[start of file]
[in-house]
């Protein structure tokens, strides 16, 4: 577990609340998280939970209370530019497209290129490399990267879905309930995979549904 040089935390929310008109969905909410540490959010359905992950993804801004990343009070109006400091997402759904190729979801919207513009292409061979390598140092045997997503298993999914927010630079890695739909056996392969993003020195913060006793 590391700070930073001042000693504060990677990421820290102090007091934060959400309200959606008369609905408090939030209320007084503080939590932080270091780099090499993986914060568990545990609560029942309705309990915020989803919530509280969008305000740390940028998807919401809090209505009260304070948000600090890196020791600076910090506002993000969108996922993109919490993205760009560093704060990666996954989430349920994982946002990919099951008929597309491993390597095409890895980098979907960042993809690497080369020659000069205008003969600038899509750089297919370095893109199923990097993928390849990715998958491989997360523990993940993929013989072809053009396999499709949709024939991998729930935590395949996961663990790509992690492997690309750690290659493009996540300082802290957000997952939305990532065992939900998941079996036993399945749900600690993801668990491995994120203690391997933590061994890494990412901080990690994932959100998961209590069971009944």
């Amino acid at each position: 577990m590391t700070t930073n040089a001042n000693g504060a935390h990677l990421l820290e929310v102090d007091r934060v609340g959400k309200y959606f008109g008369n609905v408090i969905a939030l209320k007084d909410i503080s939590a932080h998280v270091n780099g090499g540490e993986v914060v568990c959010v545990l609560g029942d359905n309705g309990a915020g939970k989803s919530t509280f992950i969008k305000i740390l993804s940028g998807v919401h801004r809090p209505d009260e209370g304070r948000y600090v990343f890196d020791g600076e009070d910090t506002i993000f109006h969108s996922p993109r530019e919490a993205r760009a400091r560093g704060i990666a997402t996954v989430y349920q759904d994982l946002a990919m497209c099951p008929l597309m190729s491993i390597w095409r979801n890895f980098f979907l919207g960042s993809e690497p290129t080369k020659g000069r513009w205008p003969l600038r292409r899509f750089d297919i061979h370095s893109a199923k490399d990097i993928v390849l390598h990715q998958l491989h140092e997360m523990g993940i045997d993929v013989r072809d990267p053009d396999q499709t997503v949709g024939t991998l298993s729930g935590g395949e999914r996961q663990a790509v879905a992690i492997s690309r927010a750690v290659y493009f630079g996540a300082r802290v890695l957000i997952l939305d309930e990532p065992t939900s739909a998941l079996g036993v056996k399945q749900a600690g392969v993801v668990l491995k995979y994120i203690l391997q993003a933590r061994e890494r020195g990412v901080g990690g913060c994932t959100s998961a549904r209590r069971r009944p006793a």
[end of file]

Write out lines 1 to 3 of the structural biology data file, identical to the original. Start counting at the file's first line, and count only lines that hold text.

[in-house]
């Protein structure tokens, strides 16, 4: 577990609340998280939970209370530019497209290129490399990267879905309930995979549904 040089935390929310008109969905909410540490959010359905992950993804801004990343009070109006400091997402759904190729979801919207513009292409061979390598140092045997997503298993999914927010630079890695739909056996392969993003020195913060006793 590391700070930073001042000693504060990677990421820290102090007091934060959400309200959606008369609905408090939030209320007084503080939590932080270091780099090499993986914060568990545990609560029942309705309990915020989803919530509280969008305000740390940028998807919401809090209505009260304070948000600090890196020791600076910090506002993000969108996922993109919490993205760009560093704060990666996954989430349920994982946002990919099951008929597309491993390597095409890895980098979907960042993809690497080369020659000069205008003969600038899509750089297919370095893109199923990097993928390849990715998958491989997360523990993940993929013989072809053009396999499709949709024939991998729930935590395949996961663990790509992690492997690309750690290659493009996540300082802290957000997952939305990532065992939900998941079996036993399945749900600690993801668990491995994120203690391997933590061994890494990412901080990690994932959100998961209590069971009944």
């Amino acid at each position: 577990m590391t700070t930073n040089a001042n000693g504060a935390h990677l990421l820290e929310v102090d007091r934060v609340g959400k309200y959606f008109g008369n609905v408090i969905a939030l209320k007084d909410i503080s939590a932080h998280v270091n780099g090499g540490e993986v914060v568990c959010v545990l609560g029942d359905n309705g309990a915020g939970k989803s919530t509280f992950i969008k305000i740390l993804s940028g998807v919401h801004r809090p209505d009260e209370g304070r948000y600090v990343f890196d020791g600076e009070d910090t506002i993000f109006h969108s996922p993109r530019e919490a993205r760009a400091r560093g704060i990666a997402t996954v989430y349920q759904d994982l946002a990919m497209c099951p008929l597309m190729s491993i390597w095409r979801n890895f980098f979907l919207g960042s993809e690497p290129t080369k020659g000069r513009w205008p003969l600038r292409r899509f750089d297919i061979h370095s893109a199923k490399d990097i993928v390849l390598h990715q998958l491989h140092e997360m523990g993940i045997d993929v013989r072809d990267p053009d396999q499709t997503v949709g024939t991998l298993s729930g935590g395949e999914r996961q663990a790509v879905a992690i492997s690309r927010a750690v290659y493009f630079g996540a300082r802290v890695l957000i997952l939305d309930e990532p065992t939900s739909a998941l079996g036993v056996k399945q749900a600690g392969v993801v668990l491995k995979y994120i203690l391997q993003a933590r061994e890494r020195g990412v901080g990690g913060c994932t959100s998961a549904r209590r069971r009944p006793a």